Sunday, 10 January 2016
Hall E ( New Orleans Ernest N. Morial Convention Center)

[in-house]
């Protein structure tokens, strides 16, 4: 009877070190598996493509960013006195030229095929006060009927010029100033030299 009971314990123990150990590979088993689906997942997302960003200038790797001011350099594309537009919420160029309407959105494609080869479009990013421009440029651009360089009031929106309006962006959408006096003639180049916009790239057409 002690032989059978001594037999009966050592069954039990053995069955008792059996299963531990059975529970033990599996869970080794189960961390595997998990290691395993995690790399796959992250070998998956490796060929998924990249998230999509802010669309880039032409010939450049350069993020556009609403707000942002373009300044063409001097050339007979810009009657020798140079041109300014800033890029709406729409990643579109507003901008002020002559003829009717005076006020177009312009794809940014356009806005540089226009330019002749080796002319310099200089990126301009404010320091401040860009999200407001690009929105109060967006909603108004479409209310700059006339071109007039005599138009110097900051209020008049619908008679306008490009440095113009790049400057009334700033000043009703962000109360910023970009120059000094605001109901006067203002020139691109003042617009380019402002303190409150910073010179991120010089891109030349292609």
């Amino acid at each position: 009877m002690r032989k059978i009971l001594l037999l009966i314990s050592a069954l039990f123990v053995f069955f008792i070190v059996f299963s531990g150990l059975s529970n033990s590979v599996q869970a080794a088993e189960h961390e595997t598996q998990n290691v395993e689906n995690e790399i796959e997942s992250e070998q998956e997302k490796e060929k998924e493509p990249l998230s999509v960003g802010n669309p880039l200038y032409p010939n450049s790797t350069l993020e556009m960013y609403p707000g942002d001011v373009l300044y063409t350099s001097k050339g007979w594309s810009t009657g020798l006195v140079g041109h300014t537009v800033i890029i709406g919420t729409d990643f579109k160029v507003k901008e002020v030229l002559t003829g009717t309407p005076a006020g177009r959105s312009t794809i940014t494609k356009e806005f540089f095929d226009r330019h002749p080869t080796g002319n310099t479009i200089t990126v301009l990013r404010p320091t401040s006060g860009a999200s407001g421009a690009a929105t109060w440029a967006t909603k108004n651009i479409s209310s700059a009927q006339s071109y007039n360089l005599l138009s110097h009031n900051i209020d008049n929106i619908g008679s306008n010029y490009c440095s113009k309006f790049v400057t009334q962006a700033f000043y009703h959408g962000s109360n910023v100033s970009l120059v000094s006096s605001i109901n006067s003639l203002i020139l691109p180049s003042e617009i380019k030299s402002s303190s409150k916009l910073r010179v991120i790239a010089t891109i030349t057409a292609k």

This is a comparison of USA tornado days for two climatological periods suggesting a possible spatial shift in tornado alley. A tornado day is defined as a day with at least one tornado that has an intensity of (E)F1 or greater. The study encompasses a region of 20 states (AL, AR, GA, IA, IL, IN, KS, KY, LA, MI, MN, MO, MS, ND, NE, OH, OK, SD, TN, and WI). The analysis shows evidence of the traditional tornado alley shifting eastward into the Dixie states. The comparison is made by looking at two different time periods within the domain, where (1954-1983) is defined as the Cold Period I and (1984-2013) is defined as the Warm Period II. By counting the number of (E)F1-(E)F5 tornado days per state in each period, provided by NOAA's Storm Data archive, it is shown that the majority occurred in OK and KS during Period I but shifted east in Period II with the highest counts in LA and MS. The difference between the two periods supports the concept of an emerging new tornado alley that may be coincident with climate change.
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